A Farewell to School.

The thing about 2 years in graduate school is that there is an artificial ending built into the system, graduation. I graduated this May, passed the torch of Community Manager on, and got a job. I actually started a couple days ago. If anyone is a reader of HLS and knows my “work,” you’ll know that I focused on rare books and special collections and I worked in a rare book library during school. The job that I started and am loving thus far is Digital Scholarship at Utah State University…so what gives? Is this the place where I tell you to give up your dreams and do something digital to get a job? No.

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My new library at Utah State! From Flickr 

For me, my transition from rare books to digital books was a shift in interests rather than a purely “get a job” move. It was through classes and work experiences that I really grew interested in scholarly communication and library publishing, which admittedly was a large shift. Here is my final advice for all you cool cats out in library land.

 

  1. Be Open

Graduate school, as for school in general, is about exploration. The idea that we only go to school for a job defeats the purpose of learning. You are here to sample and explore all facets of the library world, and, since this might be the last time you get this opportunity, you should take advantage of it. Take a special collections course if you’re only interested in public libraries, or take a pop lit class if you’re only “interested” in the digital world. Take cataloging classes even if you think you’ll hate cataloging. Take the hardest classes. Only then will you really know what you’re into and where you can best serve the world of libraries. So take and read everything. It’ll not only make you well rounded but it will also help you find a home.

 

  1. Be Positive.

I’ve talked about this before but I think one of the worst things about our contemporary world is pessimism. We are pessimistic about job prospects, about grades, about ongoing trends in the world. I’m guilty of this as much as everyone, especially when it came to jobs and the future. But I got a job, and you’ll get a job. There are a lot of people in the library world who will tell you that going to library school is a waste of time and money. There are a lot of librarians who will tell you that you won’t find a job or libraries are dying. There are a lot of recent graduates writing think pieces about how the system is rigged against them. Don’t let this get under your skin, you’re a good candidate and will be successful in whatever you do. My advice is to block these people out and think about how awesome you are. This kind of negativity breeds more negativity.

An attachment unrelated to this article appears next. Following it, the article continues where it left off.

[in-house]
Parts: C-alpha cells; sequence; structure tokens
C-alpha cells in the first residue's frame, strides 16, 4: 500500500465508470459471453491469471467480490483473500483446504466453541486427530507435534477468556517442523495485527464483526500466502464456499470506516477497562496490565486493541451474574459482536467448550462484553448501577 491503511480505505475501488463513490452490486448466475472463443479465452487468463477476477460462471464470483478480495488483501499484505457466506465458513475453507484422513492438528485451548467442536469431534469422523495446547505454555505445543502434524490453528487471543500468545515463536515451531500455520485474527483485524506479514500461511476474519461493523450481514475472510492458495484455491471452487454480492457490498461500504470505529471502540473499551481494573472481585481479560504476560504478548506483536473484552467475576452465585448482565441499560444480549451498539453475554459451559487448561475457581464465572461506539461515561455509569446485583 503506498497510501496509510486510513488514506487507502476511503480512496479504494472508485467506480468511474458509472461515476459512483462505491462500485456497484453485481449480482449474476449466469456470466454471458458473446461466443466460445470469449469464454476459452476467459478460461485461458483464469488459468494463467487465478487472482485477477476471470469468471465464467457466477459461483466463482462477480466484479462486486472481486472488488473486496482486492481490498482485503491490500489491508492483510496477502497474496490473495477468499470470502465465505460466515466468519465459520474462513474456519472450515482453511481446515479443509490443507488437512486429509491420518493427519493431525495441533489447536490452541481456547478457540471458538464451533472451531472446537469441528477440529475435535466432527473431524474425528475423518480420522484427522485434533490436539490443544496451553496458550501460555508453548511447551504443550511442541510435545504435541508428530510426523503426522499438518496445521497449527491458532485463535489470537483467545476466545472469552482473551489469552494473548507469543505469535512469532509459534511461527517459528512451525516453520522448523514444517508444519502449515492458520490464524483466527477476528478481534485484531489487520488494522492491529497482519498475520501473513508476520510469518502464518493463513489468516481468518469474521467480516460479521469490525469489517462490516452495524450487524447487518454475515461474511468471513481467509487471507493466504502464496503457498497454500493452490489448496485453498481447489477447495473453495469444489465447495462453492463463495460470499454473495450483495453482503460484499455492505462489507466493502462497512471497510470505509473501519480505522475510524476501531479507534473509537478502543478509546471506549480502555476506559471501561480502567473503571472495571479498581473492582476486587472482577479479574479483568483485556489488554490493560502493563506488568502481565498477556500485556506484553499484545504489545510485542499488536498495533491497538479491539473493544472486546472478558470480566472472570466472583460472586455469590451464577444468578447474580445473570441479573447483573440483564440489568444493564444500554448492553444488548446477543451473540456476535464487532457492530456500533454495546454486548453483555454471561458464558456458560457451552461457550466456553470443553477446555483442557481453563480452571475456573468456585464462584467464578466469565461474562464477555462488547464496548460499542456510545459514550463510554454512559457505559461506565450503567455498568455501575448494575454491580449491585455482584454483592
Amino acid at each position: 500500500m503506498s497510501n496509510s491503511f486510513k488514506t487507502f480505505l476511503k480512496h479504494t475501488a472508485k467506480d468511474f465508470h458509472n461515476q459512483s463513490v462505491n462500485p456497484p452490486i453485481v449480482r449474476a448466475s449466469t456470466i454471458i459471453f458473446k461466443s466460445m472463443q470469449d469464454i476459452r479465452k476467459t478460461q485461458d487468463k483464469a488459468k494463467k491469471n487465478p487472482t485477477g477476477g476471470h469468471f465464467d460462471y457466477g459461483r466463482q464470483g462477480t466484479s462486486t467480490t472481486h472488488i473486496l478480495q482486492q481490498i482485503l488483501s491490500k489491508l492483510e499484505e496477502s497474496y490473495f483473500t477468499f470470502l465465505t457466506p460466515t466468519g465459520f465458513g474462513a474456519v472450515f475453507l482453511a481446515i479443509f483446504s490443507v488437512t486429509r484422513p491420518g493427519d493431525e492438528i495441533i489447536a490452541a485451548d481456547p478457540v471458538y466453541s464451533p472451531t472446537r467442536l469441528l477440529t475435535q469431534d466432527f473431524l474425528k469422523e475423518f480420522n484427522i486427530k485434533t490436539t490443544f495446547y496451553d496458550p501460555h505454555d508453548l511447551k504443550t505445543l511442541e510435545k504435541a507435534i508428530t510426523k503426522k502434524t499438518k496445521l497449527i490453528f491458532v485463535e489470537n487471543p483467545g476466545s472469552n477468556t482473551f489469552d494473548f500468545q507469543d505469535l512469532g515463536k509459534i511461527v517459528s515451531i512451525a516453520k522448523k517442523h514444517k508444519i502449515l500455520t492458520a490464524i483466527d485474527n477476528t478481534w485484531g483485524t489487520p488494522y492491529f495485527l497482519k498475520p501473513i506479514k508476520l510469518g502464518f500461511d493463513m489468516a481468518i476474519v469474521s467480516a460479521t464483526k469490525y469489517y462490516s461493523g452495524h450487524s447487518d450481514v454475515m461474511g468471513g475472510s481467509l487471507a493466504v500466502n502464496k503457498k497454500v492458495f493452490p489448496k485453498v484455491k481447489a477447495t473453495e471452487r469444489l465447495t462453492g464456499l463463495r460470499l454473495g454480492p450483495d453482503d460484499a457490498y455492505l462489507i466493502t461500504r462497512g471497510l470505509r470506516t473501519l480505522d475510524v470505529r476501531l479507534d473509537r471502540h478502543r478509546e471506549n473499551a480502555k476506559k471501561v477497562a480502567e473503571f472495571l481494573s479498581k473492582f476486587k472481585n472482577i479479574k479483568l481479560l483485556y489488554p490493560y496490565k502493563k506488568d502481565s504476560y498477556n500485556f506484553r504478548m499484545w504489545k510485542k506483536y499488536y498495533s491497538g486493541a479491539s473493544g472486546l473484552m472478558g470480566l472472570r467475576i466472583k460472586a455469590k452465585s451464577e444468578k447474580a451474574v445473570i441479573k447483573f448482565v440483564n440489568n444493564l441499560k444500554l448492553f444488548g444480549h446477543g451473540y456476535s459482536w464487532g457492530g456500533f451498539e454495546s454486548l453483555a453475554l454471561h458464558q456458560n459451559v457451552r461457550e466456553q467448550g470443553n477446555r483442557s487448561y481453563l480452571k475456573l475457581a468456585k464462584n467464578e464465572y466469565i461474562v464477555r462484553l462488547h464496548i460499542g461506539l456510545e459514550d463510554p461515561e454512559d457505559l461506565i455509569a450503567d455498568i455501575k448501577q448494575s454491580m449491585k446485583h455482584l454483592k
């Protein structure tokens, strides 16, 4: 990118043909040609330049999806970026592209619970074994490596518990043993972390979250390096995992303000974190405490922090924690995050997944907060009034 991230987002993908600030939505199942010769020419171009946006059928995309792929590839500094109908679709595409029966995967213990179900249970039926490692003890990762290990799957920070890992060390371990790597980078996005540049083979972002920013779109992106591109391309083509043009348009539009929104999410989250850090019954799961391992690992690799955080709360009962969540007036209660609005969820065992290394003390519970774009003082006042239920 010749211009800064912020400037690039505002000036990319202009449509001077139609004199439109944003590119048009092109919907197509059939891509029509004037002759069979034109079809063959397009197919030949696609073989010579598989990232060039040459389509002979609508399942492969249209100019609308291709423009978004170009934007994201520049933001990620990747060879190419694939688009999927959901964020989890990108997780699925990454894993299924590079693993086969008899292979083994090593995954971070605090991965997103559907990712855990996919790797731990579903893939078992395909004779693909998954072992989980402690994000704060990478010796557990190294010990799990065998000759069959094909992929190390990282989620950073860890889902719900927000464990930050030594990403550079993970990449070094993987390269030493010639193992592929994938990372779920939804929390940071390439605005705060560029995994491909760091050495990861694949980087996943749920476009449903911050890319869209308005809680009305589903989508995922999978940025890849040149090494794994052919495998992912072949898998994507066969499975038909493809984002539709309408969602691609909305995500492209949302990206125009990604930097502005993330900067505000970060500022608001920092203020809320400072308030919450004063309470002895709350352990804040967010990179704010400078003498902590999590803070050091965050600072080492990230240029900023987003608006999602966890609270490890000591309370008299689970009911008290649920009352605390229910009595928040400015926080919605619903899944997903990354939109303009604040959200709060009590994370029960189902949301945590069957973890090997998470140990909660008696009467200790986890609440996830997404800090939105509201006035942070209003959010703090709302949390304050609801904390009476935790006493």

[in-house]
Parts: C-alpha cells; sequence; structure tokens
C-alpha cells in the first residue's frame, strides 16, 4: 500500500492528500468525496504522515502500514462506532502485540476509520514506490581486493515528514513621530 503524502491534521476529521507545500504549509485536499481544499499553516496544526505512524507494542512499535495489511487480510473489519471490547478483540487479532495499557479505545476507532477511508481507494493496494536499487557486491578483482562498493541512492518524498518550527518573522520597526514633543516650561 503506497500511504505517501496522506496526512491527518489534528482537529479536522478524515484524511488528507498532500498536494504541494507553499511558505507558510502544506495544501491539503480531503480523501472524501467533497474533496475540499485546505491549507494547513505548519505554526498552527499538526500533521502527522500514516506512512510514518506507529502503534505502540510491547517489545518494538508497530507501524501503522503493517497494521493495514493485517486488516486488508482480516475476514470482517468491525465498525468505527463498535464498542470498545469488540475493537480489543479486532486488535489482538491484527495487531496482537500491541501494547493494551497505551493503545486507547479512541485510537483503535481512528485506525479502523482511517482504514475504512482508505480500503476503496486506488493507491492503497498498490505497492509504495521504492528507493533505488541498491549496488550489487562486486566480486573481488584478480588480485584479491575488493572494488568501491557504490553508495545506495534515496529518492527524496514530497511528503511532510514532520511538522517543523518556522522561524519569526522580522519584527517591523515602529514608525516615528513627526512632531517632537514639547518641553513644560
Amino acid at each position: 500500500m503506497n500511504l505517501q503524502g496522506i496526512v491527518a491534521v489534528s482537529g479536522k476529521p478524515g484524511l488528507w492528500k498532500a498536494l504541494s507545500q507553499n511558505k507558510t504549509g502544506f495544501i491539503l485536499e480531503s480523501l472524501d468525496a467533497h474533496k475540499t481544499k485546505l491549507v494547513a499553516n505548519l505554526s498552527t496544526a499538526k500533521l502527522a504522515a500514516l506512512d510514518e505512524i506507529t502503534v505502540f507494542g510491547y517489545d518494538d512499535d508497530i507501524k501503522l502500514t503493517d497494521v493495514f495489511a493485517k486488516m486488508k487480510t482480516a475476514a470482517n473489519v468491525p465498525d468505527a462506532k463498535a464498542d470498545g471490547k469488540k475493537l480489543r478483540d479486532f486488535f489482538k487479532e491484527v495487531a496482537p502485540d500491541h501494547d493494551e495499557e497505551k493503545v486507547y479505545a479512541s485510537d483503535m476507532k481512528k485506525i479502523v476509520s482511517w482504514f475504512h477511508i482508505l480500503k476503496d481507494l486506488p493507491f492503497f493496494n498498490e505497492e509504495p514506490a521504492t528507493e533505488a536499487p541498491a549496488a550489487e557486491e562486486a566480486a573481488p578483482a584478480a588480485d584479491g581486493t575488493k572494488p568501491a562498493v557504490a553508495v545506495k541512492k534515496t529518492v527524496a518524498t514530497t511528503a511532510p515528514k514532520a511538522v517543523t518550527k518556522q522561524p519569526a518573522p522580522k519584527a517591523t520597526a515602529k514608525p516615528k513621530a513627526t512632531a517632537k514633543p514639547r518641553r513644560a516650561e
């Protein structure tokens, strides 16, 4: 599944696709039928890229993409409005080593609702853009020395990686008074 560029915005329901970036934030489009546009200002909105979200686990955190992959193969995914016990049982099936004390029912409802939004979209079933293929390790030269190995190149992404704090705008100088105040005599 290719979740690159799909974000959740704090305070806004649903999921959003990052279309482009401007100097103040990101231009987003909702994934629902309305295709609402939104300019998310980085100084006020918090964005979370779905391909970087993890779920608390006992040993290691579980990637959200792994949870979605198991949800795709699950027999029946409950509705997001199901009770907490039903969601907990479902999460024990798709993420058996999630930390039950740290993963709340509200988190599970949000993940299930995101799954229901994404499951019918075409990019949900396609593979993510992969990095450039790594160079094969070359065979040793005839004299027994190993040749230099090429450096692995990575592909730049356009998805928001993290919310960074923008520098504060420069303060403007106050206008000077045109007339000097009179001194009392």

1. Remember this time.

There’s a great great Office quote from Andy Bernard where at the end of the last season he wonders why someone can’t tell you “you’re in the good ol’ days when you’re in them.” Library school is hectic, times are tough and weird, but you’re in the good ol’ days right now. So get out there and join groups, play board games, read books, and network (or make friends or whatever) Just like with the classes don’t regret the boring time you had in school. So go out with your fellow librarians, even if you’re an introvert like me and didn’t do this at all because you’re a wiener (true story).

 

So maybe no one reads these farewells, but I’ve really enjoyed my time here and I’ve been very proud of my work. I hope that I brought some cool ideas out there into the ether.

4 replies

  1. Sometimes if feel like I shouldn’t have read this course, library and information science. But you have helpvme to recall the importance the course is this academic growing society.
    But we need to explore and be dynamic and innovative in librarianship.

    Like

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